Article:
Giant Magnetized Outflows from the Centre of the Milky Way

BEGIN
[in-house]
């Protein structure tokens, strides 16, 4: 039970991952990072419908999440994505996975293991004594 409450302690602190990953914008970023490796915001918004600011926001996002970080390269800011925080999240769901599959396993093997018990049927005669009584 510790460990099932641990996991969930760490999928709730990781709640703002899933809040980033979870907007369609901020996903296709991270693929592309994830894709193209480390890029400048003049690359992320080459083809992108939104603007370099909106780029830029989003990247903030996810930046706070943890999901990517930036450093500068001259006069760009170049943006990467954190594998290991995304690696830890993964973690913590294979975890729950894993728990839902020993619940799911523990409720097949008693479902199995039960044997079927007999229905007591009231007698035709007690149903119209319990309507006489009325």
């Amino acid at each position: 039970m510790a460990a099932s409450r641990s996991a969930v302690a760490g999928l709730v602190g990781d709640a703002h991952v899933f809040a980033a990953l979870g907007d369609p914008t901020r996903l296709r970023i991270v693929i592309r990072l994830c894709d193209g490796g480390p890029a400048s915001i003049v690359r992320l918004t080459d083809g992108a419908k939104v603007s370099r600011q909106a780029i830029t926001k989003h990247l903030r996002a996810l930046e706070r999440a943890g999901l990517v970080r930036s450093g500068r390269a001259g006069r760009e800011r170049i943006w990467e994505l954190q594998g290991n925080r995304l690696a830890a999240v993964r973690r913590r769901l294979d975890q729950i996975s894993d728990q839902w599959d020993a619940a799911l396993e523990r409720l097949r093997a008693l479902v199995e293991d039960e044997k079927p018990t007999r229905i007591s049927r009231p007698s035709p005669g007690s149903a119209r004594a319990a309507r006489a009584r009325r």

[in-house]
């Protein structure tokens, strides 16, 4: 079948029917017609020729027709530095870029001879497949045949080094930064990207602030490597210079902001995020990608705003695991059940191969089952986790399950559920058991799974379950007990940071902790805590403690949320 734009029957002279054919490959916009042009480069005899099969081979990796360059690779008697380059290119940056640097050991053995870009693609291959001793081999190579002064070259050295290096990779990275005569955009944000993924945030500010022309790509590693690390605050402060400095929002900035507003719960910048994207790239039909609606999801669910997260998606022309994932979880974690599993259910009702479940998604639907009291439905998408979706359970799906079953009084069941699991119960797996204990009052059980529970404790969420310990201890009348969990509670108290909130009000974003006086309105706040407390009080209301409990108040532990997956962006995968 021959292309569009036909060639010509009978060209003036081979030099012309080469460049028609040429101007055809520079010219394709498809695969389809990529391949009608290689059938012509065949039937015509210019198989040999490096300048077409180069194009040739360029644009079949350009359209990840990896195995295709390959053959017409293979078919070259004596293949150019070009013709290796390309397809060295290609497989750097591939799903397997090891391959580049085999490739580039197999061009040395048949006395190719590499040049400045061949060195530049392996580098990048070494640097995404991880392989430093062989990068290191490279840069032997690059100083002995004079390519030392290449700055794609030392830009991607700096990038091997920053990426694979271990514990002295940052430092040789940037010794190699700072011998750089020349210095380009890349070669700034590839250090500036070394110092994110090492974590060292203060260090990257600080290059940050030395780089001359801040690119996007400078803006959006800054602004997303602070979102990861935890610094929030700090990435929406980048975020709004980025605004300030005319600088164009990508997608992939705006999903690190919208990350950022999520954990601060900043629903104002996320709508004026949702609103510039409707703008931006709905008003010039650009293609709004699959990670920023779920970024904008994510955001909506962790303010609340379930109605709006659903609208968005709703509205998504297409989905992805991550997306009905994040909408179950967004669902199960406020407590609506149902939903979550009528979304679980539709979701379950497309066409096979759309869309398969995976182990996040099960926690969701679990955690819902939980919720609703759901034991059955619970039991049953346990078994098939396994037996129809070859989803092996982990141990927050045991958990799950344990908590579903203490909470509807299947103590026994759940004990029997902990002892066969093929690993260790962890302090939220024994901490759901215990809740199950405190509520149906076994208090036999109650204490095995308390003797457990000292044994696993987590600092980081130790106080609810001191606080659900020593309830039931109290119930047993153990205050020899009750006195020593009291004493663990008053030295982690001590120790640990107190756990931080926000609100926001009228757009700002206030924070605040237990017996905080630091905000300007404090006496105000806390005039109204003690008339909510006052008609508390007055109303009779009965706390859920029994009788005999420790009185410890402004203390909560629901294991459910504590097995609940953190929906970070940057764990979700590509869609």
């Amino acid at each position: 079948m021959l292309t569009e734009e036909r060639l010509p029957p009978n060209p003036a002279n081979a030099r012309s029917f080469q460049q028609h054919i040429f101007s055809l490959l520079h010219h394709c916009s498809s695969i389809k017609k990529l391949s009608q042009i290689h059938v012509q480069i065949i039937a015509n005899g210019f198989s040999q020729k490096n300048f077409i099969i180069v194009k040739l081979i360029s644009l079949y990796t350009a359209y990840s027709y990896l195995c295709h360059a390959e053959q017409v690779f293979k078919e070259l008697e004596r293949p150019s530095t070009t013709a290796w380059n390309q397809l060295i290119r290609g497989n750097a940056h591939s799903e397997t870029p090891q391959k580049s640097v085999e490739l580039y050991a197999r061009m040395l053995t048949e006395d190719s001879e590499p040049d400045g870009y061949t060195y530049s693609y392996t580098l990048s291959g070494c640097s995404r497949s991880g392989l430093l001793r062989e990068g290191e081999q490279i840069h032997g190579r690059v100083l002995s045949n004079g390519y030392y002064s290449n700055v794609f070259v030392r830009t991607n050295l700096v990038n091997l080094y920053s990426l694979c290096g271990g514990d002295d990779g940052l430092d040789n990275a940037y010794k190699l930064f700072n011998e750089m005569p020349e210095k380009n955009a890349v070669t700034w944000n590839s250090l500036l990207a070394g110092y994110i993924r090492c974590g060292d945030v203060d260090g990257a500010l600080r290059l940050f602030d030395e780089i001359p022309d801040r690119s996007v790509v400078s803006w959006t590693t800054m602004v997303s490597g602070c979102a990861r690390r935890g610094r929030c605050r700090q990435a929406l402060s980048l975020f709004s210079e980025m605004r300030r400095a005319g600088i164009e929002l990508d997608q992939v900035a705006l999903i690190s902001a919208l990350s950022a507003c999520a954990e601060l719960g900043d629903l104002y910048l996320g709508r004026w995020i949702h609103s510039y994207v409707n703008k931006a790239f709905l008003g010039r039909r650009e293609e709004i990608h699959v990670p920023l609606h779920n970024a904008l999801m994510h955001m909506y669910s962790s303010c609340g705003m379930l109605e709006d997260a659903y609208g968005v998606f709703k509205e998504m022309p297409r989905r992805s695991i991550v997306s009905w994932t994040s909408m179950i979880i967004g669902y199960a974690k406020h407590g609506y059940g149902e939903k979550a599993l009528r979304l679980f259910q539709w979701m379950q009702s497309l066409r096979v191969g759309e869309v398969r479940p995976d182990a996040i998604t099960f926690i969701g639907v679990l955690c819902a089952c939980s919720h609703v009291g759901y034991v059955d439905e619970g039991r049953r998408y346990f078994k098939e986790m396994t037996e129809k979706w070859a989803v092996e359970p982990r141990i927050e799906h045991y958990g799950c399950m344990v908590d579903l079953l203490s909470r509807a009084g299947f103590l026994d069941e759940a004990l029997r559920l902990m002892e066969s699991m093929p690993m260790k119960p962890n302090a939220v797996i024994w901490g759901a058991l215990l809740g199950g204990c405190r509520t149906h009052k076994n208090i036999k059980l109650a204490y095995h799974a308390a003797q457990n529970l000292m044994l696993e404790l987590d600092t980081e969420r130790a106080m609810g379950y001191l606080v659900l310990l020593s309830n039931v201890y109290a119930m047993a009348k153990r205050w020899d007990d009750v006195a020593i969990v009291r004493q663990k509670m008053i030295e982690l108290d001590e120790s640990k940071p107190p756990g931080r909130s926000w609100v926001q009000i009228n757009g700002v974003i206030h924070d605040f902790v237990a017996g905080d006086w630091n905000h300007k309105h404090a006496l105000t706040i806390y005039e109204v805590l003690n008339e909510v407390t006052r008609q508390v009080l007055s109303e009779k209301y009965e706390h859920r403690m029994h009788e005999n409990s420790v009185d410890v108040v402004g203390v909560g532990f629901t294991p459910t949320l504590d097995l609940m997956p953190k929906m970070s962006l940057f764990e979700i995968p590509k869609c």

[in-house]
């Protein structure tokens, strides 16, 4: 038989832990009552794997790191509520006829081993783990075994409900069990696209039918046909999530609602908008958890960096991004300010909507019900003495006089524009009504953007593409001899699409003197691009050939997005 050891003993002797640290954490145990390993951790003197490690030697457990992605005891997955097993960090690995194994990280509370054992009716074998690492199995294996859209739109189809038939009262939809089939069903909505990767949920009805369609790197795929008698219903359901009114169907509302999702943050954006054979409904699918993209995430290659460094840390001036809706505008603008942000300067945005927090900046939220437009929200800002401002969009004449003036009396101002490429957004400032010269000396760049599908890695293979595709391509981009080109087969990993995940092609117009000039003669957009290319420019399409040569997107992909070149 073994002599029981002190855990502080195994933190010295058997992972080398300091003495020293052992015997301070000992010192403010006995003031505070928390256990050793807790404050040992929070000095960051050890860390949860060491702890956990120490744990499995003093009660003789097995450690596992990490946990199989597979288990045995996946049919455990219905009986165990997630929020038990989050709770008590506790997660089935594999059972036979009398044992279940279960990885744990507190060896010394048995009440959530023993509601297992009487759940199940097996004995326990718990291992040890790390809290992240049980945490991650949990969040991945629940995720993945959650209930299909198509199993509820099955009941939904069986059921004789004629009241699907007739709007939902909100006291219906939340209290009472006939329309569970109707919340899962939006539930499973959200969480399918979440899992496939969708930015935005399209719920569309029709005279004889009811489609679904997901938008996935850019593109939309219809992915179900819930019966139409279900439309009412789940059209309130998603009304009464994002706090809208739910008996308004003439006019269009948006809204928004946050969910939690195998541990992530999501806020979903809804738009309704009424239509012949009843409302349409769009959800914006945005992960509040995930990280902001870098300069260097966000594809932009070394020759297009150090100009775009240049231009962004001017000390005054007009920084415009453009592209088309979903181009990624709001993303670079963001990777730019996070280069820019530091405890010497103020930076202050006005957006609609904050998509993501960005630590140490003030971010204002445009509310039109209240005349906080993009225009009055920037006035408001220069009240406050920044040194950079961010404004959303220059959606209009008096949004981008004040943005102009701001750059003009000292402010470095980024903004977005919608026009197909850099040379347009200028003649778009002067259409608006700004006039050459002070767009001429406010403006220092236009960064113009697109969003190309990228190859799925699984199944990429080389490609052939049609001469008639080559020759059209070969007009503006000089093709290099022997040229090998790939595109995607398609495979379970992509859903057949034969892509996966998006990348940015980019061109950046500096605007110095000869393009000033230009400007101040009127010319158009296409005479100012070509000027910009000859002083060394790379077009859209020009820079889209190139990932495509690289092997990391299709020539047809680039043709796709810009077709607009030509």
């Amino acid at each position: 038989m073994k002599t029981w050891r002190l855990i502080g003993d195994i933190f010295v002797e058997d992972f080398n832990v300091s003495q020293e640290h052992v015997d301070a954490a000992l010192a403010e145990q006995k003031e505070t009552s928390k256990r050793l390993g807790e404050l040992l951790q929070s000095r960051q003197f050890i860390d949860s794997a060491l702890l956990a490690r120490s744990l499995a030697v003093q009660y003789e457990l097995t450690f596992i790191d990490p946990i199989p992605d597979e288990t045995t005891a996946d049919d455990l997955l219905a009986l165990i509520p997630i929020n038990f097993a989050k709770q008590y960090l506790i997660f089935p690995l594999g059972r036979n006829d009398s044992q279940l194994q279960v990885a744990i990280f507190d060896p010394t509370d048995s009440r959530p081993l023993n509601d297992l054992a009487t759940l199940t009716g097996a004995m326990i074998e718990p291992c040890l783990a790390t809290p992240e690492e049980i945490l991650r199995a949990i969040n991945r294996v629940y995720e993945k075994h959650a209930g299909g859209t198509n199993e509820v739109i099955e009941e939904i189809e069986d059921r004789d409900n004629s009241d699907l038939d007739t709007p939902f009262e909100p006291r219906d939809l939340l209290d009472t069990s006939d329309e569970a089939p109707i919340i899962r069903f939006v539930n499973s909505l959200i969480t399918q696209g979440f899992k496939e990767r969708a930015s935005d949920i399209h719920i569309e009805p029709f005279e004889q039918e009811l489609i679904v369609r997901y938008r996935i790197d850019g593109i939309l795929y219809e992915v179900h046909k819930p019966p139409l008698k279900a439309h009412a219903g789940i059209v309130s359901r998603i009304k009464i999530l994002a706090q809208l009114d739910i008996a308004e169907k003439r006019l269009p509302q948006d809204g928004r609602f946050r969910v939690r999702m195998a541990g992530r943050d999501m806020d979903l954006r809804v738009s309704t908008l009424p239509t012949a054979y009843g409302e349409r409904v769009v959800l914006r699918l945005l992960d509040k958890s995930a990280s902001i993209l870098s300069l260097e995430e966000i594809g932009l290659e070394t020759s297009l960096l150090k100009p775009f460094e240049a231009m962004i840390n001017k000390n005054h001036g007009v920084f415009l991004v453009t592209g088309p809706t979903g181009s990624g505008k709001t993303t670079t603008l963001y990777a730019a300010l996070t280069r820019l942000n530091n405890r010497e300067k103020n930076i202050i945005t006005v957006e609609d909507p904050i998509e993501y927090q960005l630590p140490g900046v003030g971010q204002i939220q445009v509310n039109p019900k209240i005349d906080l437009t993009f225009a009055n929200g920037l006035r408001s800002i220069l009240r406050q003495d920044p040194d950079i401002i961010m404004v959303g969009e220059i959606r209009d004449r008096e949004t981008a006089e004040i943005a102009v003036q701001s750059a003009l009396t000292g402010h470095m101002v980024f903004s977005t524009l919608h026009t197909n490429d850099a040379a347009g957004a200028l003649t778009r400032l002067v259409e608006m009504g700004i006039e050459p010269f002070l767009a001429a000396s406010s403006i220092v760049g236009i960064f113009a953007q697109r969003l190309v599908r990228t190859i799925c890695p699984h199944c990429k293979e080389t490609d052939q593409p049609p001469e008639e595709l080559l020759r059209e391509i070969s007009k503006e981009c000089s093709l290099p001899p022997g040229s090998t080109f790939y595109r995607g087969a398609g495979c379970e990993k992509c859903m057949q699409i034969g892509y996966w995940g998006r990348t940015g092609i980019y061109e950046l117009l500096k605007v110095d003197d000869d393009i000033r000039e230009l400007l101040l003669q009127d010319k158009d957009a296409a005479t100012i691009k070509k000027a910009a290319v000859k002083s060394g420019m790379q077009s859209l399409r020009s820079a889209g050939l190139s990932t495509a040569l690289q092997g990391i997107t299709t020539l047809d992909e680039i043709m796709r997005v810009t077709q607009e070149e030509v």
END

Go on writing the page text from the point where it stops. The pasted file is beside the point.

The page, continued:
The nucleus of the Milky Way is known to harbour regions of intense star formation activity as well as a super-massive black hole. Recent Fermi space telescope observations have revealed regions of γ-ray emission reaching far above and below the Galactic Centre, the so-called Fermi bubbles. It is uncertain whether these were generated by nuclear star formation or by quasar-like outbursts of the central black hole and no information on the structures' magnetic field has been reported. Here we report on the detection of two giant, linearly-polarized radio Lobes, containing three ridge-like sub-structures, emanating from the Galactic Centre. The Lobes each extend ~60 deg, bear a close correspondence to the Fermi bubbles, are located in the Galactic bulge, and are permeated by strong magnetic fields of up to 15 μ G. Our data signal that the radio Lobes originate in a bi-conical, star-formation (rather than black hole) driven outflow from the Galaxy's central 200 pc that transports a massive magnetic energy of ~10^55 erg into the Galactic halo. The ridges wind around this outflow and, we suggest, constitute a `phonographic' record of nuclear star formation activity over at least 10 Myr.